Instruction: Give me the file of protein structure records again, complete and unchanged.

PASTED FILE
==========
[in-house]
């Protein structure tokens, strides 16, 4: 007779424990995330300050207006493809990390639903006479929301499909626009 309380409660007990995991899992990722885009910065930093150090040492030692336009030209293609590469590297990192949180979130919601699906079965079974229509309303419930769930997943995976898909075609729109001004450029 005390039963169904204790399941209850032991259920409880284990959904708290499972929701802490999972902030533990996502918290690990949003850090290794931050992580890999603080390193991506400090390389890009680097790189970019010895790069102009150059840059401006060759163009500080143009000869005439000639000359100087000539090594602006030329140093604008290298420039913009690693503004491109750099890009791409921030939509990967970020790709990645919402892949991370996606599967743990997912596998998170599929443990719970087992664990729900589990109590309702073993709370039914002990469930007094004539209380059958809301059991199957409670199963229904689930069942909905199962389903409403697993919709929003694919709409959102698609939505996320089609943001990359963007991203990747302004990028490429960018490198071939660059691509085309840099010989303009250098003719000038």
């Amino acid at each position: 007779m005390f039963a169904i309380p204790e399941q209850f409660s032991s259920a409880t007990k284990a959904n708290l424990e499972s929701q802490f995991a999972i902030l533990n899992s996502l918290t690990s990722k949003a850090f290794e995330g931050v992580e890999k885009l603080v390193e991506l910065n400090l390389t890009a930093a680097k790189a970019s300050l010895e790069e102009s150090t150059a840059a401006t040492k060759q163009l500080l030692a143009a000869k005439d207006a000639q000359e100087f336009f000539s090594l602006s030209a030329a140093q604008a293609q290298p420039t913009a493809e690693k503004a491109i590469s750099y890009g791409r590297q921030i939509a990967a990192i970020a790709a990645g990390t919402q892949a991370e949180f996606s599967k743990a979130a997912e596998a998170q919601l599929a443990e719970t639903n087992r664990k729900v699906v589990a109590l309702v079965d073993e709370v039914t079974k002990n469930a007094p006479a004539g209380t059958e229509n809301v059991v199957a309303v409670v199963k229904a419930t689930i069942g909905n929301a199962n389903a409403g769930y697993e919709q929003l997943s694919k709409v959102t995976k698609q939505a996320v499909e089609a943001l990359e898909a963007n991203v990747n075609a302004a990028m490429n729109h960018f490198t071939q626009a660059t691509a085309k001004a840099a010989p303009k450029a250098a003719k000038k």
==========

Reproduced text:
[in-house]
């Protein structure tokens, strides 16, 4: 007779424990995330300050207006493809990390639903006479929301499909626009 309380409660007990995991899992990722885009910065930093150090040492030692336009030209293609590469590297990192949180979130919601699906079965079974229509309303419930769930997943995976898909075609729109001004450029 005390039963169904204790399941209850032991259920409880284990959904708290499972929701802490999972902030533990996502918290690990949003850090290794931050992580890999603080390193991506400090390389890009680097790189970019010895790069102009150059840059401006060759163009500080143009000869005439000639000359100087000539090594602006030329140093604008290298420039913009690693503004491109750099890009791409921030939509990967970020790709990645919402892949991370996606599967743990997912596998998170599929443990719970087992664990729900589990109590309702073993709370039914002990469930007094004539209380059958809301059991199957409670199963229904689930069942909905199962389903409403697993919709929003694919709409959102698609939505996320089609943001990359963007991203990747302004990028490429960018490198071939660059691509085309840099010989303009250098003719000038």
């Amino acid at each position: 007779m005390f039963a169904i309380p204790e399941q209850f409660s032991s259920a409880t007990k284990a959904n708290l424990e499972s929701q802490f995991a999972i902030l533990n899992s996502l918290t690990s990722k949003a850090f290794e995330g931050v992580e890999k885009l603080v390193e991506l910065n400090l390389t890009a930093a680097k790189a970019s300050l010895e790069e102009s150090t150059a840059a401006t040492k060759q163009l500080l030692a143009a000869k005439d207006a000639q000359e100087f336009f000539s090594l602006s030209a030329a140093q604008a293609q290298p420039t913009a493809e690693k503004a491109i590469s750099y890009g791409r590297q921030i939509a990967a990192i970020a790709a990645g990390t919402q892949a991370e949180f996606s599967k743990a979130a997912e596998a998170q919601l599929a443990e719970t639903n087992r664990k729900v699906v589990a109590l309702v079965d073993e709370v039914t079974k002990n469930a007094p006479a004539g209380t059958e229509n809301v059991v199957a309303v409670v199963k229904a419930t689930i069942g909905n929301a199962n389903a409403g769930y697993e919709q929003l997943s694919k709409v959102t995976k698609q939505a996320v499909e089609a943001l990359e898909a963007n991203v990747n075609a302004a990028m490429n729109h960018f490198t071939q626009a660059t691509a085309k001004a840099a010989p303009k450029a250098a003719k000038k």